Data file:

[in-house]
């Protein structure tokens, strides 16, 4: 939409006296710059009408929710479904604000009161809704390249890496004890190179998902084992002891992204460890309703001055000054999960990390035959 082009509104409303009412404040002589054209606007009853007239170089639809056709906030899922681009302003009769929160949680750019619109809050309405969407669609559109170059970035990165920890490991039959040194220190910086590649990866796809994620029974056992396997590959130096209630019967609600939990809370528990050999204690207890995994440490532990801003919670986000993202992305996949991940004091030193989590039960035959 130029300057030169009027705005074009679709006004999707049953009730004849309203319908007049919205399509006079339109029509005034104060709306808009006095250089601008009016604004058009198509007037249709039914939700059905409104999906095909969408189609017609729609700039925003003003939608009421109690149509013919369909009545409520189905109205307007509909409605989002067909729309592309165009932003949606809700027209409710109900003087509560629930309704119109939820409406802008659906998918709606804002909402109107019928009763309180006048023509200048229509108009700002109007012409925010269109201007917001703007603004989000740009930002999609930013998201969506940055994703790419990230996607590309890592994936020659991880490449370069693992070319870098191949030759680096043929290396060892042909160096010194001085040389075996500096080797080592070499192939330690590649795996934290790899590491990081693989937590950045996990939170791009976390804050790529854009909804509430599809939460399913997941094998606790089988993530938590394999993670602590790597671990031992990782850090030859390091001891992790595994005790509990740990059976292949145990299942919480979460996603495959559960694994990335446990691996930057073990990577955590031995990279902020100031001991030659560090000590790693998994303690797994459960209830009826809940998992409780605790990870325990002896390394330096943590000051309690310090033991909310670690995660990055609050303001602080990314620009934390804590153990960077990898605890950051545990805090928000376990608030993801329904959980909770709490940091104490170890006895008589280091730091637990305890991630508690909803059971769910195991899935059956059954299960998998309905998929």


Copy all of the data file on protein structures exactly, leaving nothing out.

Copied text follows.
[in-house]
């Protein structure tokens, strides 16, 4: 939409006296710059009408929710479904604000009161809704390249890496004890190179998902084992002891992204460890309703001055000054999960990390035959 082009509104409303009412404040002589054209606007009853007239170089639809056709906030899922681009302003009769929160949680750019619109809050309405969407669609559109170059970035990165920890490991039959040194220190910086590649990866796809994620029974056992396997590959130096209630019967609600939990809370528990050999204690207890995994440490532990801003919670986000993202992305996949991940004091030193989590039960035959 130029300057030169009027705005074009679709006004999707049953009730004849309203319908007049919205399509006079339109029509005034104060709306808009006095250089601008009016604004058009198509007037249709039914939700059905409104999906095909969408189609017609729609700039925003003003939608009421109690149509013919369909009545409520189905109205307007509909409605989002067909729309592309165009932003949606809700027209409710109900003087509560629930309704119109939820409406802008659906998918709606804002909402109107019928009763309180006048023509200048229509108009700002109007012409925010269109201007917001703007603004989000740009930002999609930013998201969506940055994703790419990230996607590309890592994936020659991880490449370069693992070319870098191949030759680096043929290396060892042909160096010194001085040389075996500096080797080592070499192939330690590649795996934290790899590491990081693989937590950045996990939170791009976390804050790529854009909804509430599809939460399913997941094998606790089988993530938590394999993670602590790597671990031992990782850090030859390091001891992790595994005790509990740990059976292949145990299942919480979460996603495959559960694994990335446990691996930057073990990577955590031995990279902020100031001991030659560090000590790693998994303690797994459960209830009826809940998992409780605790990870325990002896390394330096943590000051309690310090033991909310670690995660990055609050303001602080990314620009934390804590153990960077990898605890950051545990805090928000376990608030993801329904959980909770709490940091104490170890006895008589280091730091637990305890991630508690909803059971769910195991899935059956059954299960998998309905998929």